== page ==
2. Going after advertisers of an offensive public figure is the equivalent of using money as speech. As the current ultra-conservative Supreme Court has seen fit to re-establish money as speech, by way of their Citizens United decision, that means those who attack Limbaugh through his sponsors are following the black-letter spirit of conservative law.
So, yeah, sorry about that.
In other news along the same happy lines, a high-ranking Goldman Sachs bot saw fit to flee his chosen profession like a firework across the sky. The manner of his departure was comprehensively enjoyed by the Occupy movement, and of course Mr. Smith was fully trashed for his candor.
- Goldman Sachs Group Inc. saw $2.15 billion of its market value wiped out after an employee assailed Chief Executive Officer Lloyd C. Blankfein’s management and the firm’s treatment of clients, sparking debate across Wall Street.
The shares dropped 3.4 percent in New York trading yesterday, the third-biggest decline in the 81-company Standard & Poor’s 500 Financials Index, after London-based Greg Smith made the accusations in a New York Times op-ed piece.
Smith, who also wrote that he was quitting after 12 years at the company, blamed Blankfein, 57, and President Gary D. Cohn, 51, for a “decline in the firm’s moral fiber.”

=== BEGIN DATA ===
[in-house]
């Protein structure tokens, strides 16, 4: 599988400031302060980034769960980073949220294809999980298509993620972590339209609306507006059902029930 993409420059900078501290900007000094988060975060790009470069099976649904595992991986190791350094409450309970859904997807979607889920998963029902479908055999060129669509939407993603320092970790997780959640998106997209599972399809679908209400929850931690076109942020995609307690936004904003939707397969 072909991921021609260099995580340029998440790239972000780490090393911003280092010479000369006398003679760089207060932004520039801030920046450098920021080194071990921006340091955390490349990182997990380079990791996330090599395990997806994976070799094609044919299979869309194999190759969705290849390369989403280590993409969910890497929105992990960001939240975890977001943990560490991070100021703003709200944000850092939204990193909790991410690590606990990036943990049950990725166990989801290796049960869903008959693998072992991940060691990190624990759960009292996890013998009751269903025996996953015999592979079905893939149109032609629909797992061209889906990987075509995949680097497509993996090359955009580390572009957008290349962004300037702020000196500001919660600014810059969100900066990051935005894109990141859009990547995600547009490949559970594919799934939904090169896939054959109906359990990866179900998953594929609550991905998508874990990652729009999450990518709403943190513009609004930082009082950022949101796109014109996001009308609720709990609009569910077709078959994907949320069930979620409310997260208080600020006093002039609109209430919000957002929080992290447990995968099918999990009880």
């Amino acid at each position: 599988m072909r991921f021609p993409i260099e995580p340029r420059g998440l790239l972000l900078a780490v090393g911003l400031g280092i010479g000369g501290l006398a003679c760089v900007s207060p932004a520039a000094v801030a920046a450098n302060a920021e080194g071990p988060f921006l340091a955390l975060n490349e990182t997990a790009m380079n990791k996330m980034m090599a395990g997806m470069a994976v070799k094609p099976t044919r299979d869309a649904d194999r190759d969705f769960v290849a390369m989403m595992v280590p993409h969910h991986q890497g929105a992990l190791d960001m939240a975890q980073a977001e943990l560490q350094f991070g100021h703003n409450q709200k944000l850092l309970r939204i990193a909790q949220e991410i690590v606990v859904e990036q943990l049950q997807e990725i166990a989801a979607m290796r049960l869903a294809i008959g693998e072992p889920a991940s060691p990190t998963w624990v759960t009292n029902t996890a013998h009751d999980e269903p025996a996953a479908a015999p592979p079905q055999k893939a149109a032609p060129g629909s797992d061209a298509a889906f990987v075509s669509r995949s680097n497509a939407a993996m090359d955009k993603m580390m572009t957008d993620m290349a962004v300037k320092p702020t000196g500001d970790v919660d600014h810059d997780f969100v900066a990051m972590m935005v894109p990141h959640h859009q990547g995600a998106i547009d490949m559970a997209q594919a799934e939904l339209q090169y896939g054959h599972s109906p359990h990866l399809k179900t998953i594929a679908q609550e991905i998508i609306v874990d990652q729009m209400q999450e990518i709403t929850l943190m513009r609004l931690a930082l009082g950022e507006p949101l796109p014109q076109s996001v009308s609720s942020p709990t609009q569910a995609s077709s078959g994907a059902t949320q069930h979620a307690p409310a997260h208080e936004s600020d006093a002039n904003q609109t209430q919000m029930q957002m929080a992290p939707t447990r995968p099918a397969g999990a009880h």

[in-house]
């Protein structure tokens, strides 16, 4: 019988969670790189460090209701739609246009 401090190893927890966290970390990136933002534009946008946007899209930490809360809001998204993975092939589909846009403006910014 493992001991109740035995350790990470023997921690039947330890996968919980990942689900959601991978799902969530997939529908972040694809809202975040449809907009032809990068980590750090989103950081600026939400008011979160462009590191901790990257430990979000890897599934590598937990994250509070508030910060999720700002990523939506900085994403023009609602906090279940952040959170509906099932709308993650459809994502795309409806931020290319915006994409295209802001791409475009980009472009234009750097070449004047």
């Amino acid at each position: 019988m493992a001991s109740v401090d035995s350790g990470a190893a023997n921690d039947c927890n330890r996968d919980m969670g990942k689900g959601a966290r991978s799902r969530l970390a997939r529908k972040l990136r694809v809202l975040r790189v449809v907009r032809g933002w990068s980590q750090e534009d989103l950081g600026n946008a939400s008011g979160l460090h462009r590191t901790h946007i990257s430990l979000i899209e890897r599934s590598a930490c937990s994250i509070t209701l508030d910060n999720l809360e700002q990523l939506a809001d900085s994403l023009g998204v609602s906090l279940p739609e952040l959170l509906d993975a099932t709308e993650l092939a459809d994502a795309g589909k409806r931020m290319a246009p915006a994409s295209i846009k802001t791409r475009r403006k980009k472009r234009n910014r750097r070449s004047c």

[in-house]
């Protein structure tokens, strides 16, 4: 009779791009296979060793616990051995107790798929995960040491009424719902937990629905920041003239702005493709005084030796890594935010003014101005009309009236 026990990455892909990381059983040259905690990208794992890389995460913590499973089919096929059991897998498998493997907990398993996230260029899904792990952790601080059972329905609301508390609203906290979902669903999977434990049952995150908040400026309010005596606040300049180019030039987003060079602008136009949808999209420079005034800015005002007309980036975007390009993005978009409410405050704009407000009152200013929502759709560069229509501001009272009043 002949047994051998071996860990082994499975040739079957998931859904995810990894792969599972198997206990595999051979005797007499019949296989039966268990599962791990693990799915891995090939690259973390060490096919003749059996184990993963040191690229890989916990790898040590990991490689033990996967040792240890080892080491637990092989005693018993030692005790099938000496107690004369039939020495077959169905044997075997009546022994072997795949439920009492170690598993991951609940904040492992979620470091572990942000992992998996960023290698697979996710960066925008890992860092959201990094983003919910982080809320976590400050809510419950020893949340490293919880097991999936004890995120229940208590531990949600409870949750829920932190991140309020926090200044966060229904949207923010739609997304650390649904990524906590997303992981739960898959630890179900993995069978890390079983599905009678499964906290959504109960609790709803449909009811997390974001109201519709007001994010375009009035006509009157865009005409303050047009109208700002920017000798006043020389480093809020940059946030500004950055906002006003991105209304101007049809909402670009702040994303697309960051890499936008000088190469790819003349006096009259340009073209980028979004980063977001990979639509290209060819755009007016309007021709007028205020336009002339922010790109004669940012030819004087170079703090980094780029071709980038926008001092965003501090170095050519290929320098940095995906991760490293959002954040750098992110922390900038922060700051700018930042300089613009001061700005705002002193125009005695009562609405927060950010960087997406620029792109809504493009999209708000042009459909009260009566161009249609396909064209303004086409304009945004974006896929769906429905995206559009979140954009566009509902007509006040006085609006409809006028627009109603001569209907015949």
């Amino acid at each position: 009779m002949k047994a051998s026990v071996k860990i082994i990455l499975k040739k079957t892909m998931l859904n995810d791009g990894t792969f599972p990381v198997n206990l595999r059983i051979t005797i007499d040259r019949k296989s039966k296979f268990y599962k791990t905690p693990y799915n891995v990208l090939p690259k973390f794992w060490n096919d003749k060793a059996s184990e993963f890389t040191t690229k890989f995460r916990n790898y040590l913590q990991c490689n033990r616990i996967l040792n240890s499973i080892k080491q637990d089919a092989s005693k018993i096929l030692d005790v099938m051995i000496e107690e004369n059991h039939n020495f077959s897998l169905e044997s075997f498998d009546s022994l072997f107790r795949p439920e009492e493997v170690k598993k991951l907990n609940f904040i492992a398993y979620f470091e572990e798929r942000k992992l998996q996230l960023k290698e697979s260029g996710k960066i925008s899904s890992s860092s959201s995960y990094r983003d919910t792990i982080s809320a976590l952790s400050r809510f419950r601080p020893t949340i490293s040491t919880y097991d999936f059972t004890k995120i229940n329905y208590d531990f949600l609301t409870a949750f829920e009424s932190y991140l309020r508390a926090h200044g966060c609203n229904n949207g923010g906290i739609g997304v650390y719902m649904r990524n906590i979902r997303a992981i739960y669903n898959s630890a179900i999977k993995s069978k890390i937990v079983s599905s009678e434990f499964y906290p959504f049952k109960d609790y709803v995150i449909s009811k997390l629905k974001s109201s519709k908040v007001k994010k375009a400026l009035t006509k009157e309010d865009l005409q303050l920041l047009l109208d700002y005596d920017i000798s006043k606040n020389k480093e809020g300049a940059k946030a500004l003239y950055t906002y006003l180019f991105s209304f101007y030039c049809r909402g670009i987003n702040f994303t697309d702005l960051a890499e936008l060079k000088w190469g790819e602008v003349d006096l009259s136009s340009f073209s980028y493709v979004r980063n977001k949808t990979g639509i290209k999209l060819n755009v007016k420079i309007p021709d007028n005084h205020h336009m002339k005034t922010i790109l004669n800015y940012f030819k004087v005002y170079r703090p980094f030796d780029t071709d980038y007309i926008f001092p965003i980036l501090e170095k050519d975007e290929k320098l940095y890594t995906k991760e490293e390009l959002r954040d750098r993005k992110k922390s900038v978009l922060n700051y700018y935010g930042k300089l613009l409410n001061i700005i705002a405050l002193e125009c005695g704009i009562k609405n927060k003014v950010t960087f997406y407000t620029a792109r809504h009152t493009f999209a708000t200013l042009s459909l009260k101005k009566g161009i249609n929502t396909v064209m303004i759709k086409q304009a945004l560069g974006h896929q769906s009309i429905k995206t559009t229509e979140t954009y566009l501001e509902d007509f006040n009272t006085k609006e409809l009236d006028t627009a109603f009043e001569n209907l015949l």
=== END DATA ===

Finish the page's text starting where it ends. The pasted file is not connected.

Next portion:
The power of the pen – a single op-ed – cost these brutes more than $2 billion in a single day.
That, right there, is how capitalism is supposed to work. Real capitalism is a process in which those who can’t compete, and those who cheat, die.
Sounds pretty good to me.
“Too Big To Fail” is someone else’s catch-phrase. Not mine. I think the very idea is pure nonsense.
Nothing on the skin of this Earth is too big to fail.
Not even the fake-ass robber-baron shell game currently passing itself off as “capitalism.”
Everything dies, sooner or later.
Limbaugh’s $400 Million Payday
Eric Boehlert, Media Matters via RSN
17 March 12
Rush Limbaugh Controversy Good News For Mike Huckabee’s New Radio Show: Report
Peter Lauria at Reuters, via HuffPo
(Reuters) – Earlier this week, Cumulus Media sent out an email blast to fellow radio station owners with a photoshopped picture of former U.S. Presidential candidate Mike Huckabee, promoting him as the conservative talk radio host of the future.
Though the email did not name Rush Limbaugh, the long-running, top-rated talk radio host whose program is nationally syndicated by Cumulus’ rival, Clear Channel Communications, the intent was obvious to some recipients.
“They are going after Rush’s affiliates,” said one radio company executive who received Cumulus’ email and spoke on condition of anonymity. “They are positioning Huckabee as the safe, non-dangerous alternative to Rush and saying to station owners, ‘If you are looking for conservative content, we want you to consider our guy instead of theirs.’”